Monday 13 June 2022

Review by Paul Taylor-McCartney of "Blood Sugar, Sex, Magic" by Sarah James

The front cover of Blood Sugar, Sex, Magic by Sarah James makes it very clear that much of the material found within this poetry collection is going to deal with impact of living with type one diabetes - charting what it feels like to have to continually deal with the highs and lows of living with the condition.  

The poems that deal directly with what it felt like for the author to be diagnosed at the age of six are incredibly thought-provoking and moving. In ‘Admitted Nov 30, 1981, age 6: diabetes mellitus,’ James recalls the painful experience of teaching her 'fingers to force the need deep into an orange … First an orange, then my leg / The world shrinks, small as this sphere.' Whilst in ‘Diabetes’ unwell of Night Hypos,’ the child is plagued by 'Flesh sweats and shivers, the brain quakes.' To show the shifts in high and low blood sugar levels, the poet has individual words and phrases scatter and then re-configure towards the end of the page in rigid, claustrophobic constriction.

James proceeds to map her journey with diabetes and the route to some sort of acceptance, within herself, first and foremost. Intriguingly, this is coupled with a second narrative: that of a dead sister whose life ended as the younger twin’s began. In ‘Not quite the changeling,’ James admits 'I was born from my dead sister – embryo berthed in her water-logged lungs, bones moulded in her absence.' For the poet, that point in time when she came into the world comes to signify that moment for all of us when the path we are on hints at what could be or might have been: the possibilities of other selves and other identities. In ‘Constantly Reliving,’ we learn 'The girl who isn’t my sister / won’t stop laughing / at the narrative she’s made of me.'

James is an extraordinary poet. She is often wildly inventive but also respectful of traditional forms, imbuing each of her poems with a confessional tone that is reminiscent of Sylvia Plath, Anne Sexton and Carol Ann Duffy. Like the very best of the female poets, she examines what it is to be a modern woman and alive to the potential of life, employing unique methods to share her experiences with those willing to listen. James herself notes in the ‘Foreword’ to the collection, ‘Diabetes happens to be one ghost implicitly looking over my shoulder when I write.’ The power of this collection is in the fact it uncovers and dissects the ghosts that haunt not only James, but each of us – shaping our nightmares as well as our dreams.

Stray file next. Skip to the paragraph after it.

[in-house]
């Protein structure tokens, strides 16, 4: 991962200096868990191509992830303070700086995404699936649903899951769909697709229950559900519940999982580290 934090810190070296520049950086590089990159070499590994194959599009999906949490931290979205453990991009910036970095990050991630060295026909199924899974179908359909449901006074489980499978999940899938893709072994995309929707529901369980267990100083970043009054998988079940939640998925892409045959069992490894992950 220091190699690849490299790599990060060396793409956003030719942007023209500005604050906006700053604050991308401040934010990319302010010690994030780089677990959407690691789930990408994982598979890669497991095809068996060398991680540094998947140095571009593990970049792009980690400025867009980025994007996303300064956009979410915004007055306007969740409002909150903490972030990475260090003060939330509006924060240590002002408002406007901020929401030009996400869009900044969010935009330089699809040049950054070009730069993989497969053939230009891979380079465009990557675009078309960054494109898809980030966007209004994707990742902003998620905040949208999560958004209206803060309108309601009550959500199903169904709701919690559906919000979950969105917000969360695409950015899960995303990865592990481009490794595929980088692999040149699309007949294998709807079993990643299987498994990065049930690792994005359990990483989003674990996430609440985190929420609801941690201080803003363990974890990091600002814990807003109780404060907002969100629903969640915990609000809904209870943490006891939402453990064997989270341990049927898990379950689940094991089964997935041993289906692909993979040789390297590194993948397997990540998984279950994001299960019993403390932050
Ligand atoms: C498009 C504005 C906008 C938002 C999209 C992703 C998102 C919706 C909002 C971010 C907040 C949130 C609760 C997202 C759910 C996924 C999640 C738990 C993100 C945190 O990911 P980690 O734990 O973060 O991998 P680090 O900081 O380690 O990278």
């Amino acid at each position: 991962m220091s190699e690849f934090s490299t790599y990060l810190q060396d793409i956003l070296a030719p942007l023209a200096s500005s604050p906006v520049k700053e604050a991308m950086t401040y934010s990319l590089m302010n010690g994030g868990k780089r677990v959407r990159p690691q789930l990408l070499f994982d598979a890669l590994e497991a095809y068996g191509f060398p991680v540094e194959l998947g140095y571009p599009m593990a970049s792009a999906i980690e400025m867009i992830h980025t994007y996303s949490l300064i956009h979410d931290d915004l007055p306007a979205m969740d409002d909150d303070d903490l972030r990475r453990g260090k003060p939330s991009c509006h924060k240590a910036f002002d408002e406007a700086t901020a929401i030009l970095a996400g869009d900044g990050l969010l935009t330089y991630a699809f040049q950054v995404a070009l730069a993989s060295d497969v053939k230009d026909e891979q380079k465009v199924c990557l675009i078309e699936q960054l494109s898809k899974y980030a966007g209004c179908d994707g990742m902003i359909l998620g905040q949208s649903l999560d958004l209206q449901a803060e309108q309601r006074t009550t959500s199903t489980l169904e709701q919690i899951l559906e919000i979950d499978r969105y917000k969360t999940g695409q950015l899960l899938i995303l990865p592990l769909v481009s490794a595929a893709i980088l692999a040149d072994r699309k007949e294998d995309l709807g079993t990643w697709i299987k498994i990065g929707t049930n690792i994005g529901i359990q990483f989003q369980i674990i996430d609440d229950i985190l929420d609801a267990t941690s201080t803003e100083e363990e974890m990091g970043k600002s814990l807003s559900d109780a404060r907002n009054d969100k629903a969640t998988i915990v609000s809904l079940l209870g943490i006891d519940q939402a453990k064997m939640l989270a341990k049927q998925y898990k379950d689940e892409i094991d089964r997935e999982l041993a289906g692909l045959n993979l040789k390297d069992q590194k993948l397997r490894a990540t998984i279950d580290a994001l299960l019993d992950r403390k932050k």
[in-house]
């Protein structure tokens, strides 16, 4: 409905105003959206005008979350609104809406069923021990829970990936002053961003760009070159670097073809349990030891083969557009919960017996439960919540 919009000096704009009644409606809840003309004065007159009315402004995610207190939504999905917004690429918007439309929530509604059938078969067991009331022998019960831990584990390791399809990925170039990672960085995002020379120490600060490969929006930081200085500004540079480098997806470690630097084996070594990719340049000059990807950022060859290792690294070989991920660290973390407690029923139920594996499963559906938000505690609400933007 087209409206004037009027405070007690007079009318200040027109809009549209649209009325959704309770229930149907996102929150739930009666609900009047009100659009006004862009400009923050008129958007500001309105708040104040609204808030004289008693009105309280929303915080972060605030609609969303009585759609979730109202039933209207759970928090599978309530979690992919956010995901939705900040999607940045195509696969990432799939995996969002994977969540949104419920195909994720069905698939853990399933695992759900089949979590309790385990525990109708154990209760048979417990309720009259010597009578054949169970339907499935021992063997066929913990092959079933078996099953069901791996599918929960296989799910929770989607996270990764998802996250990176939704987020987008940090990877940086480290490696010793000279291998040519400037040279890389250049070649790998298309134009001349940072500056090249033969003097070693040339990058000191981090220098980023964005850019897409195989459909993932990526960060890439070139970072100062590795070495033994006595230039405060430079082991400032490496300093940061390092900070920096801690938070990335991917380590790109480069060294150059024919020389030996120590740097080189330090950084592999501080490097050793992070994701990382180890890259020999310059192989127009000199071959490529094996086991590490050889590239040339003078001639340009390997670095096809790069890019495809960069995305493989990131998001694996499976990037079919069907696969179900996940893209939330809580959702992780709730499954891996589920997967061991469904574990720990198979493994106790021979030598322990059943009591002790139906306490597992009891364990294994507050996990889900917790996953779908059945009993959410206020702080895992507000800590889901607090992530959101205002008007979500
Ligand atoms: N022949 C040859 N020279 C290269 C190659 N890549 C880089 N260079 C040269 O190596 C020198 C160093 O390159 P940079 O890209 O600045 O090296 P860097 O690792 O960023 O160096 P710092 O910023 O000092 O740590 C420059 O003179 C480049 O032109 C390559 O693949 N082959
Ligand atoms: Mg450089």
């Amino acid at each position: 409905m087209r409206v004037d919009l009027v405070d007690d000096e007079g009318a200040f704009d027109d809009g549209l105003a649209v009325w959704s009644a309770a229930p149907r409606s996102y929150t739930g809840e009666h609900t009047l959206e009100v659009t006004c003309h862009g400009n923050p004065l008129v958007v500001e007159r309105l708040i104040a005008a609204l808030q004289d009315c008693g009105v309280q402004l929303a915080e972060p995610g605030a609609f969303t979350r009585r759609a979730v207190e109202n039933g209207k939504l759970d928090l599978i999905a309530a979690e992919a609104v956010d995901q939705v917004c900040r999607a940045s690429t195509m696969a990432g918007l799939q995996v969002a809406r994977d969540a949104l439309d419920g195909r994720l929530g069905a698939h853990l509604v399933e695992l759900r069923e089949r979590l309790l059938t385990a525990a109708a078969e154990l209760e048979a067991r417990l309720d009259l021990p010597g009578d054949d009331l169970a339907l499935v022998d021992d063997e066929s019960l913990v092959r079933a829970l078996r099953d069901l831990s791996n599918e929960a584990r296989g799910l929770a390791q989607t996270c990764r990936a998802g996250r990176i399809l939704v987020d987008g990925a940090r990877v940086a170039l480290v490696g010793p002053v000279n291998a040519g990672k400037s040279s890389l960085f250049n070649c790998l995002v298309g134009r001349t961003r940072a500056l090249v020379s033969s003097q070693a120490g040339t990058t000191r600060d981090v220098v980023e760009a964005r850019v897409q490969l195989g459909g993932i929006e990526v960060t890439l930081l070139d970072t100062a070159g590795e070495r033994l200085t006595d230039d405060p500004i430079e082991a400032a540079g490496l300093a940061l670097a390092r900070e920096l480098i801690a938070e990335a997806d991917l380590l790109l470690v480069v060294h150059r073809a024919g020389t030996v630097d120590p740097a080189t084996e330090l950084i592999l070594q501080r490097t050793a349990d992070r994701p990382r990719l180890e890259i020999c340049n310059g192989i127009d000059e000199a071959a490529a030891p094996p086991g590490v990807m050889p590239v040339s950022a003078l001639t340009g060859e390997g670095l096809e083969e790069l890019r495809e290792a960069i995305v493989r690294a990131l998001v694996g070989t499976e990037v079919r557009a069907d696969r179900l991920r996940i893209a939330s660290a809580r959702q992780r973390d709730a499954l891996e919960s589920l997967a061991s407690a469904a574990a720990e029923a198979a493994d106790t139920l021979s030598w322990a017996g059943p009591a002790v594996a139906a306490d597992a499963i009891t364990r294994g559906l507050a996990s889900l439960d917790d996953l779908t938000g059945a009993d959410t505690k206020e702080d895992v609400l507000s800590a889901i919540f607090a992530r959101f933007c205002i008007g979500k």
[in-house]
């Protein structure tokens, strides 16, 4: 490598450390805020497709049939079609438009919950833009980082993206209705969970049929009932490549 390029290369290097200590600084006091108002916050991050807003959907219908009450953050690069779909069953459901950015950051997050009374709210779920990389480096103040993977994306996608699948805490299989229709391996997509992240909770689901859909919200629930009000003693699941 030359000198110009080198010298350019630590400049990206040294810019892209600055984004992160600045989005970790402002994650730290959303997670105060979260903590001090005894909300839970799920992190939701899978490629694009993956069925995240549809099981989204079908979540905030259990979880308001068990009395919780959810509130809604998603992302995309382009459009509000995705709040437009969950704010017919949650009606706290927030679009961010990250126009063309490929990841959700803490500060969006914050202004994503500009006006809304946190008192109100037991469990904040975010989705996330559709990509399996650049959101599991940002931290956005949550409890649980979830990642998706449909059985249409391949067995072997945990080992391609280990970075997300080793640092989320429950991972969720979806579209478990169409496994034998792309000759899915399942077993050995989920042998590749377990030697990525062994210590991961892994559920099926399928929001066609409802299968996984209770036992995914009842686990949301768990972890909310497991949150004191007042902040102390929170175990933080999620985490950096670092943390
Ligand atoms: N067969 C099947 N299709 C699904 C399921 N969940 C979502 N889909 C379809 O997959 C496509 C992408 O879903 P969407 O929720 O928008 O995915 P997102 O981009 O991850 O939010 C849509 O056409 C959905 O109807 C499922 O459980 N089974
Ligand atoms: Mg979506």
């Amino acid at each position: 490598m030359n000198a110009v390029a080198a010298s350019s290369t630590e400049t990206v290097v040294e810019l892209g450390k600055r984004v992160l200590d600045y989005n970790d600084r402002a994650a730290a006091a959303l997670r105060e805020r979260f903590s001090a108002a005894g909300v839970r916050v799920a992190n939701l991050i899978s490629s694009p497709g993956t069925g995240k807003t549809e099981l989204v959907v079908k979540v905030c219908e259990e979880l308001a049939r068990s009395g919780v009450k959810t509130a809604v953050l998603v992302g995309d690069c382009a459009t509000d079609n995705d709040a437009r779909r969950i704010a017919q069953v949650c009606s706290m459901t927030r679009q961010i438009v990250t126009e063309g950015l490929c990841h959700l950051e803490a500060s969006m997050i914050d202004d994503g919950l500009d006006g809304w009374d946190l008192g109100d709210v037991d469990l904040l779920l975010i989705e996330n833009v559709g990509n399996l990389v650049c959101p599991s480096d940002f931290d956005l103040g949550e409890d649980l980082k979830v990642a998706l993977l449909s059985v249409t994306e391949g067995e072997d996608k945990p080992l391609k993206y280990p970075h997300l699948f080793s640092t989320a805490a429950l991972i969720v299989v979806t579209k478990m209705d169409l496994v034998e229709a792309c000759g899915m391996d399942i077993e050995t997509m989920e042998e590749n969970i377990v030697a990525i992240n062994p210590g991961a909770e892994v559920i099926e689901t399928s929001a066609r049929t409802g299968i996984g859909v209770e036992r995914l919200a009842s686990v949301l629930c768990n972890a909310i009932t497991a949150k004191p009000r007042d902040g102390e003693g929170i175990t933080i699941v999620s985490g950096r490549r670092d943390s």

About the reviewer     
Paul Taylor-McCartney has recently completed a PhD in Creative Writing with Leicester University. His research interests include dystopian studies, children’s literature and initial teacher education. His poetry, short fiction and academic articles have appeared in a range of notable UK and international publications including Aesthetica, The Birmingham Journal of Language and Literature, Education in Practice (National Association of Writers in Education), Intima: A Journal of Narrative Medicine and Dyst: A Literary Journal. He lives and works in Cornwall.

You can read more about Blood Sugar, Sex, Magic by Sarah James on Creative Writing at Leicester here

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